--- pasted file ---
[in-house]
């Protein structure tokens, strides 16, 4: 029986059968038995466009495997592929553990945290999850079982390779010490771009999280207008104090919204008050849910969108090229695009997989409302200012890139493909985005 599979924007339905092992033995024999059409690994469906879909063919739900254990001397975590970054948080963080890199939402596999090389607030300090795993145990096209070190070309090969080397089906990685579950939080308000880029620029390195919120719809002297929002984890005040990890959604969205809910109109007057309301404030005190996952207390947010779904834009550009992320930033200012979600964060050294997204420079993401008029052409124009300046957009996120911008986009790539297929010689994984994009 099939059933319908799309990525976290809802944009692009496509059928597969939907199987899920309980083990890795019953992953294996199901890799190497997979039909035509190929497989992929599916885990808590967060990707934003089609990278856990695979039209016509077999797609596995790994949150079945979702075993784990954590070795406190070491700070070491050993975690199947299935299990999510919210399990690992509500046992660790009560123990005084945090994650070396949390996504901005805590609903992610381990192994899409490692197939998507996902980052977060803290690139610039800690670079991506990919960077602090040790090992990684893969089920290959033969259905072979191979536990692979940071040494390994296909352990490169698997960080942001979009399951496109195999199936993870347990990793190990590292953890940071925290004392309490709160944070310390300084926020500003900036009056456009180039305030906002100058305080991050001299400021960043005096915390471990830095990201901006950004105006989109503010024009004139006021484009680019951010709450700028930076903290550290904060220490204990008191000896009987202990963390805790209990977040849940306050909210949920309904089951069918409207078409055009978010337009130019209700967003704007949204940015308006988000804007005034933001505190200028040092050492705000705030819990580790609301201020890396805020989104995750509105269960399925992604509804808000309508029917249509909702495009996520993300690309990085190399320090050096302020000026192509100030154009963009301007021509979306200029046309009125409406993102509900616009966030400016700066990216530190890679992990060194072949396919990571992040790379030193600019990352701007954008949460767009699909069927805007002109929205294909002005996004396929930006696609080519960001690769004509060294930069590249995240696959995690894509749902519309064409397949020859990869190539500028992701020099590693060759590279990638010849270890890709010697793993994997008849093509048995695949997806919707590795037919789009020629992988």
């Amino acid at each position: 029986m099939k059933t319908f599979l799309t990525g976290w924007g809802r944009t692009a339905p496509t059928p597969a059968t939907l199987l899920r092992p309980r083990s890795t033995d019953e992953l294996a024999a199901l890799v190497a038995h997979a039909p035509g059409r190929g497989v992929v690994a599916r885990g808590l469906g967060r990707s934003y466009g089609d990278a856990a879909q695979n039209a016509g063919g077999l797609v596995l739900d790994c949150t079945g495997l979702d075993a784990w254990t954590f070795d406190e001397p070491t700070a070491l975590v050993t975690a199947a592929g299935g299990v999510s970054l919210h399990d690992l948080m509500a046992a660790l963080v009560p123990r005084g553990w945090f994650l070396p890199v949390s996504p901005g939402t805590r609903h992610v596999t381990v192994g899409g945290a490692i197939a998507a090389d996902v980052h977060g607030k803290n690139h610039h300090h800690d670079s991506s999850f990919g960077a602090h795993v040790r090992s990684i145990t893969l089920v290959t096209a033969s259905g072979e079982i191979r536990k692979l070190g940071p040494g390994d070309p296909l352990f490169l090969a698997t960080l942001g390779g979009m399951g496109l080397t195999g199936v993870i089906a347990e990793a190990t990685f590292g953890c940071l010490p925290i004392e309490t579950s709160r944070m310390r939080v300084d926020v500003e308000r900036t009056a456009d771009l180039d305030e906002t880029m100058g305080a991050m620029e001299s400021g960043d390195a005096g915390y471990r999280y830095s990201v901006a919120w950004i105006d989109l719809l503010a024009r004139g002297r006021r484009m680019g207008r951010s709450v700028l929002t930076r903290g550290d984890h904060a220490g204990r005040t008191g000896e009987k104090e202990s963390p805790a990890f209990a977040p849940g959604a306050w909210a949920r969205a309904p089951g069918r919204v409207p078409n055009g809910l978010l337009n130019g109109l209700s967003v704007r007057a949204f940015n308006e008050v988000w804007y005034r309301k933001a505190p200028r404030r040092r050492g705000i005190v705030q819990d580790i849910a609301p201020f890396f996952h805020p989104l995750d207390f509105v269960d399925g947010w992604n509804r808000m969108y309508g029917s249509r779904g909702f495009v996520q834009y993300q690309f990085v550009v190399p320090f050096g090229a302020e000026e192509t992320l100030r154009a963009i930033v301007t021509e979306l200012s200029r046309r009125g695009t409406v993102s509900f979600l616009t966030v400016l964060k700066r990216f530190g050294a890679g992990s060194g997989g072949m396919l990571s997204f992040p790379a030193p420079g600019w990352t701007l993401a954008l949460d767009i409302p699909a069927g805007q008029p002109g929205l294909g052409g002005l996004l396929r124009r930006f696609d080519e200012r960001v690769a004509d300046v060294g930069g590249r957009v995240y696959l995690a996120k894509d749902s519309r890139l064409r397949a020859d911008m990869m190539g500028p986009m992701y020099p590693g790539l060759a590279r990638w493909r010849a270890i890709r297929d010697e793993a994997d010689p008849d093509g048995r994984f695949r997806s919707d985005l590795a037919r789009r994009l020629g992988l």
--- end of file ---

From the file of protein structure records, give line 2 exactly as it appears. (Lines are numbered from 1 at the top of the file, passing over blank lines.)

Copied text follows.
């Protein structure tokens, strides 16, 4: 029986059968038995466009495997592929553990945290999850079982390779010490771009999280207008104090919204008050849910969108090229695009997989409302200012890139493909985005 599979924007339905092992033995024999059409690994469906879909063919739900254990001397975590970054948080963080890199939402596999090389607030300090795993145990096209070190070309090969080397089906990685579950939080308000880029620029390195919120719809002297929002984890005040990890959604969205809910109109007057309301404030005190996952207390947010779904834009550009992320930033200012979600964060050294997204420079993401008029052409124009300046957009996120911008986009790539297929010689994984994009 099939059933319908799309990525976290809802944009692009496509059928597969939907199987899920309980083990890795019953992953294996199901890799190497997979039909035509190929497989992929599916885990808590967060990707934003089609990278856990695979039209016509077999797609596995790994949150079945979702075993784990954590070795406190070491700070070491050993975690199947299935299990999510919210399990690992509500046992660790009560123990005084945090994650070396949390996504901005805590609903992610381990192994899409490692197939998507996902980052977060803290690139610039800690670079991506990919960077602090040790090992990684893969089920290959033969259905072979191979536990692979940071040494390994296909352990490169698997960080942001979009399951496109195999199936993870347990990793190990590292953890940071925290004392309490709160944070310390300084926020500003900036009056456009180039305030906002100058305080991050001299400021960043005096915390471990830095990201901006950004105006989109503010024009004139006021484009680019951010709450700028930076903290550290904060220490204990008191000896009987202990963390805790209990977040849940306050909210949920309904089951069918409207078409055009978010337009130019209700967003704007949204940015308006988000804007005034933001505190200028040092050492705000705030819990580790609301201020890396805020989104995750509105269960399925992604509804808000309508029917249509909702495009996520993300690309990085190399320090050096302020000026192509100030154009963009301007021509979306200029046309009125409406993102509900616009966030400016700066990216530190890679992990060194072949396919990571992040790379030193600019990352701007954008949460767009699909069927805007002109929205294909002005996004396929930006696609080519960001690769004509060294930069590249995240696959995690894509749902519309064409397949020859990869190539500028992701020099590693060759590279990638010849270890890709010697793993994997008849093509048995695949997806919707590795037919789009020629992988």